Blog Archive

I Survived the Happy Mondays’ Tour Bus

May 12th, 2012 | by Alan Cross

That headline would have been most impressive in 1992.  In 2012, though, not so much.  

Hold on.  Back up.

A couple of years ago, Mondays drummer Gaz Whelan was fed up with Manchester and England in general.  His wife, having seen a real estate show on the telly about homes in Canada, declared "We're moving."  So the family ended up in northeast Burlington.

Gaz formed a band called The Hippie Mafia, gigged around southern Ontario (opening shows for Liam Gallagher's Beady Eye) and recording some very good music along the way.  "The Mondays?" he told me.  "Done.  Finished. I want no part of that lot."

And he seemed serious.  The Hippie Mafia was gaining momentum and secured some high-powered management.  But then the Stone Roses got back together, recpitating offers for a Mondays reunion.  Eventually, the opportunity became too lucrative and for the first time in 18 years, the original Mondays lineup reconvened for a tour.

As a longtime fan, I made arrangements with Gaz to fly here to London for one of the shows at the Brixton Academy.  This, I thought, could be mad.  

11 Problems Music Can Solve

May 12th, 2012 | by Alan Cross

Another contribution from Rupinder, our special medical correspondent:

Music is a splendid thing. It can cheer you up when you’re sad, make you dance like a fool, and allow you to drown out the world when you need to. But music has its scientific uses, too.

The new documentary Alive Inside details how dementia patients react positively when given iPods filled with their old favorite songs. The music seems to help them “come alive” again. While listening to familiar songs, many of the documentary’s patients can sing along, answer questions about their past, and even carry on brief conversations with others.

“Music imprints itself on the brain deeper than any other human experience,” says neurologist Oliver Sacks, who appears in the film. “Music evokes emotion, and emotion can bring with it memory.”

This Week’s Top 11 Playlist – 11 May 2012

May 11th, 2012 | by Alan Cross

Another week, another series of long-distance plane trips.  I'm currently in London, about to leave to watch the Happy Mondays soundcheck before their gig tonight at Brixton Academy.  This should be interesting.

Like I've said before, the long hours aloft have allowed me time to listen to plenty of new music.  Here's this week's round of recommendations.  A full playlist is available following the jump.

Mediazoic helps me with this.  You can listen using the player below or anytime using the player in the right-hand column.

Using Sound for Massage

May 11th, 2012 | by Alan Cross

From a ping from Rupinder:

A sultry blues riff may cause some listeners to swoon, while a hypnotic techno-beat can give others a drug-like high, but can low frequency sounds actually treat disease?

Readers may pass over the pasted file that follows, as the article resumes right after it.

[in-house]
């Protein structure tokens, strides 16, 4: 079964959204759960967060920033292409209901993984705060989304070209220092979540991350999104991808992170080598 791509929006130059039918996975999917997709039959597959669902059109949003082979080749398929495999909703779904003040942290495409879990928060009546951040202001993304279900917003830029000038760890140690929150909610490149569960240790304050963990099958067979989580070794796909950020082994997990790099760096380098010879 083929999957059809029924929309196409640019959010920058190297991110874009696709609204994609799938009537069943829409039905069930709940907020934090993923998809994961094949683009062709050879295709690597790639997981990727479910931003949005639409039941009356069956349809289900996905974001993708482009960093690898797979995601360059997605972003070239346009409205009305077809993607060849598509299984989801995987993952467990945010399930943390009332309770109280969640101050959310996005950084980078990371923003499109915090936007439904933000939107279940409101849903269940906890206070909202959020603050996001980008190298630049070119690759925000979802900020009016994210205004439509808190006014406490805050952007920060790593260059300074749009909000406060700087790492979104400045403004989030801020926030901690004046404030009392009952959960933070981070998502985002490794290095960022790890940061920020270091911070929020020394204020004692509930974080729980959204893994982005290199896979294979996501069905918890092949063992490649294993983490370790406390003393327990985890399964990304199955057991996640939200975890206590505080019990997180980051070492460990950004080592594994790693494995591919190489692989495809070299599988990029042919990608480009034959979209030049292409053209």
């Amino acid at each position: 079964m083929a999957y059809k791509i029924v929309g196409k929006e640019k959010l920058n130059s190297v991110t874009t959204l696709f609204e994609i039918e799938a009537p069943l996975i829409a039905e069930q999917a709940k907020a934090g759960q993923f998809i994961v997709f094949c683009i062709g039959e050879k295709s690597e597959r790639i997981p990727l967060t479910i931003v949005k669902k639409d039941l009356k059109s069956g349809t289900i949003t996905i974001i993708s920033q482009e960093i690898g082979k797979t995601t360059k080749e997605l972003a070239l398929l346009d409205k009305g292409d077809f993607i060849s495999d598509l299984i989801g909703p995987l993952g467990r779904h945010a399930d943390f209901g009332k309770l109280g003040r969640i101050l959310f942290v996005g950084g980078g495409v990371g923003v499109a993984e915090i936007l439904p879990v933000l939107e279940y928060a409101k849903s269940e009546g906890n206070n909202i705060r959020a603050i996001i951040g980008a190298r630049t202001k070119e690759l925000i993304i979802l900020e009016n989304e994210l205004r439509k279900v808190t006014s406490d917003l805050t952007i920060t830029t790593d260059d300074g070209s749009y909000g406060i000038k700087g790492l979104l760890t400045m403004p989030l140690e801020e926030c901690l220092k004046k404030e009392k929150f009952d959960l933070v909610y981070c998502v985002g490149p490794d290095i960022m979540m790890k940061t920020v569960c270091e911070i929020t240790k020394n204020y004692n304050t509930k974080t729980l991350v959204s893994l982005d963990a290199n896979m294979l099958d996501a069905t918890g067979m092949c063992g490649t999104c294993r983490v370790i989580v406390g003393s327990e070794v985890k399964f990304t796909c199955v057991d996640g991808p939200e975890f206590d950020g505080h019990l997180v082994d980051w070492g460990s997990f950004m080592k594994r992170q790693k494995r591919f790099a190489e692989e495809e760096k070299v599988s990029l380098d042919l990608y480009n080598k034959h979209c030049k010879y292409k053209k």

According to a study from the University of Toronto in Canada, research suggests that Vibroacoustic Therapy (VAT), which uses vibrations produced by low frequency sounds to “massage” deep parts of the body, could help patients with neurological diseases such as Parkinson’s.

The study involved two groups of 20 Parkinson’s patients being treated with five minutes of 30 Hz vibrations. Results showed marked improvement of all symptoms in both groups, including less rigidity, better walking speed, and less tremor.

How Weird Is It In Greece? THIS Weird

May 11th, 2012 | by Alan Cross

His name is Gerorge Germenis and he's a member of the Greek Parliament representing the extremist Golden Dawn Party, perhaps the most extreme of the far-right parties in all of Europe.  Comparisons are made to Germany's neo-Nazi National Democratic Party.  Violence is part of their plan and they hate immigrants.  

This is their logo.  Look familiar?

Germenis also leads another life.  As well as being a Satanist, he's the frontman and bass player of a Greek/Norwegian black metal band outfit called Naer Mataron, whose next album, Long Live Death, will be out shortly.  Germenis' stage name is Kaiadas, which he took from the chasm where the ancient Spartans tossed the toss babies no one wanted.

The Scoop on David Bowie’s Long-Awaited Autobiography

May 11th, 2012 | by Alan Cross

It was at least three years ago that I first heard that Bowie was plundering his archives for some kind of expansive,glossy autobiography.  There were rumours, false announcements and even a fake or two.  

Now, though, everything seems to be almost ready. And the special edition will only cost you around $3,000.

Here's the press release via Music-News:

Genesis is proud to announce SPEED OF LIFE, the new publication born out of a 40-year collaboration between musician, actor and producer, David Bowie, and photographer and designer, Masayoshi Sukita.

In their fine bound edition, the authors have opened up Sukita's archives to assemble a 300-page photo essay which, captioned with their own recollections and memories, traces the development of Bowie's remarkable career from 1972 to the present day.

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